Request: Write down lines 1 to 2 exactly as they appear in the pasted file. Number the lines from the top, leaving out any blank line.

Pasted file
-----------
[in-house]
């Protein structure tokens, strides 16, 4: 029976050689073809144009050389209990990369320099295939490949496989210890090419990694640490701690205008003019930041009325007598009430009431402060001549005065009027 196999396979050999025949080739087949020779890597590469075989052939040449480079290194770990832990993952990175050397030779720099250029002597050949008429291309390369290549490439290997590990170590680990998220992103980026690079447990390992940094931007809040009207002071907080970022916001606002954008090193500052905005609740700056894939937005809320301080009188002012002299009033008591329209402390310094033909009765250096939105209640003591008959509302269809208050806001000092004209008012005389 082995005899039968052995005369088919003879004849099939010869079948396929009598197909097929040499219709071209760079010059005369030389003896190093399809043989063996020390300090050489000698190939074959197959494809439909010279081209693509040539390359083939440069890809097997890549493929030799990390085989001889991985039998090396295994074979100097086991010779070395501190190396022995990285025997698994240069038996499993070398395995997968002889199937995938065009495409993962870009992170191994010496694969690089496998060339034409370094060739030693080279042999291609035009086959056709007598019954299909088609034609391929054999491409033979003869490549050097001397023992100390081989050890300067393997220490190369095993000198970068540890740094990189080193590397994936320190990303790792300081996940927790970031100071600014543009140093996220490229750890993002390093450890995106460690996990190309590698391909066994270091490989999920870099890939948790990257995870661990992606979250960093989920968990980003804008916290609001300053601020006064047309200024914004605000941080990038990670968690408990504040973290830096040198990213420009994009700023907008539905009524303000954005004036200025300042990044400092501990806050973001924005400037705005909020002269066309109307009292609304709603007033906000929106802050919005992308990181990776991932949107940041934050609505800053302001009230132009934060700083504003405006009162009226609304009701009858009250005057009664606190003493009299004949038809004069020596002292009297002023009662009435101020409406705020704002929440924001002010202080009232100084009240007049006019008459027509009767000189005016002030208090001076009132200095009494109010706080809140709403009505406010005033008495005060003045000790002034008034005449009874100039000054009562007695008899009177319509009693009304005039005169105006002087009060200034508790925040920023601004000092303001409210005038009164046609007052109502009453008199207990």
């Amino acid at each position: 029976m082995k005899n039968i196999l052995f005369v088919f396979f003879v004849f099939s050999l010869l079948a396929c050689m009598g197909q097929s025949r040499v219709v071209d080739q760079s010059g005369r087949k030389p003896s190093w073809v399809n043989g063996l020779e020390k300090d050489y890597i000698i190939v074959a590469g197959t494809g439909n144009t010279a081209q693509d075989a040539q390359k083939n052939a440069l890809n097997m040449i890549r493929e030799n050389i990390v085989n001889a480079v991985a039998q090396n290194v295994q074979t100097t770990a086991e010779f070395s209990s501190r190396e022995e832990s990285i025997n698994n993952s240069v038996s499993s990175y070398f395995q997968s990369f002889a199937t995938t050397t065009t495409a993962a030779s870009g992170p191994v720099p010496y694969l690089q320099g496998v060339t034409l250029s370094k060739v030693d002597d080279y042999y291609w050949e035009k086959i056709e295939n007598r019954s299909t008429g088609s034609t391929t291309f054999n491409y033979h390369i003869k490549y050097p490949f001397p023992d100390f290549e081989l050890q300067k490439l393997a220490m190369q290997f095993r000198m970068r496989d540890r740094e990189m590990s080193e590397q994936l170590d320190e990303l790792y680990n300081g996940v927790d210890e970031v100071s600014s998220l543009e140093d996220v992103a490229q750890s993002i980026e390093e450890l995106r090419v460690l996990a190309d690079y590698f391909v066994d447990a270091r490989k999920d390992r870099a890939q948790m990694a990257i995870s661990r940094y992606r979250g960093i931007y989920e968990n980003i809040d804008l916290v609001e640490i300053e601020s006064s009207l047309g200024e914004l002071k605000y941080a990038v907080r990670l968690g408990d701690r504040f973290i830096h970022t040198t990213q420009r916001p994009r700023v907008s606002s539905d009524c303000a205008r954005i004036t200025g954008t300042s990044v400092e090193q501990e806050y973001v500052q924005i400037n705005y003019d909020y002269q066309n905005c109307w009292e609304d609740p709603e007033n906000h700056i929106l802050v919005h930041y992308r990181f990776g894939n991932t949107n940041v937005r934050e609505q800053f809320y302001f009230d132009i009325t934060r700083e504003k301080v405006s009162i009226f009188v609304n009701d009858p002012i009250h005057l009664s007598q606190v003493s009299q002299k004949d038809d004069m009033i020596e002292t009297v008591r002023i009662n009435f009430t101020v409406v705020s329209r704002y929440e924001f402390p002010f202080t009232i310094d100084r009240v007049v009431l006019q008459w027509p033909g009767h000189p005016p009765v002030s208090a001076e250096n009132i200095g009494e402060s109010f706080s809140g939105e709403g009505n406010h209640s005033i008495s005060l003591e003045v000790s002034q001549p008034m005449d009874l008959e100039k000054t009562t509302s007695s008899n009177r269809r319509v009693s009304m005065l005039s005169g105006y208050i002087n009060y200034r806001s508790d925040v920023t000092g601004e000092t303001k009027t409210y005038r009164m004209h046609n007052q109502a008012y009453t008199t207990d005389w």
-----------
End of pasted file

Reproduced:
[in-house]
């Protein structure tokens, strides 16, 4: 029976050689073809144009050389209990990369320099295939490949496989210890090419990694640490701690205008003019930041009325007598009430009431402060001549005065009027 196999396979050999025949080739087949020779890597590469075989052939040449480079290194770990832990993952990175050397030779720099250029002597050949008429291309390369290549490439290997590990170590680990998220992103980026690079447990390992940094931007809040009207002071907080970022916001606002954008090193500052905005609740700056894939937005809320301080009188002012002299009033008591329209402390310094033909009765250096939105209640003591008959509302269809208050806001000092004209008012005389 082995005899039968052995005369088919003879004849099939010869079948396929009598197909097929040499219709071209760079010059005369030389003896190093399809043989063996020390300090050489000698190939074959197959494809439909010279081209693509040539390359083939440069890809097997890549493929030799990390085989001889991985039998090396295994074979100097086991010779070395501190190396022995990285025997698994240069038996499993070398395995997968002889199937995938065009495409993962870009992170191994010496694969690089496998060339034409370094060739030693080279042999291609035009086959056709007598019954299909088609034609391929054999491409033979003869490549050097001397023992100390081989050890300067393997220490190369095993000198970068540890740094990189080193590397994936320190990303790792300081996940927790970031100071600014543009140093996220490229750890993002390093450890995106460690996990190309590698391909066994270091490989999920870099890939948790990257995870661990992606979250960093989920968990980003804008916290609001300053601020006064047309200024914004605000941080990038990670968690408990504040973290830096040198990213420009994009700023907008539905009524303000954005004036200025300042990044400092501990806050973001924005400037705005909020002269066309109307009292609304709603007033906000929106802050919005992308990181990776991932949107940041934050609505800053302001009230132009934060700083504003405006009162009226609304009701009858009250005057009664606190003493009299004949038809004069020596002292009297002023009662009435101020409406705020704002929440924001002010202080009232100084009240007049006019008459027509009767000189005016002030208090001076009132200095009494109010706080809140709403009505406010005033008495005060003045000790002034008034005449009874100039000054009562007695008899009177319509009693009304005039005169105006002087009060200034508790925040920023601004000092303001409210005038009164046609007052109502009453008199207990």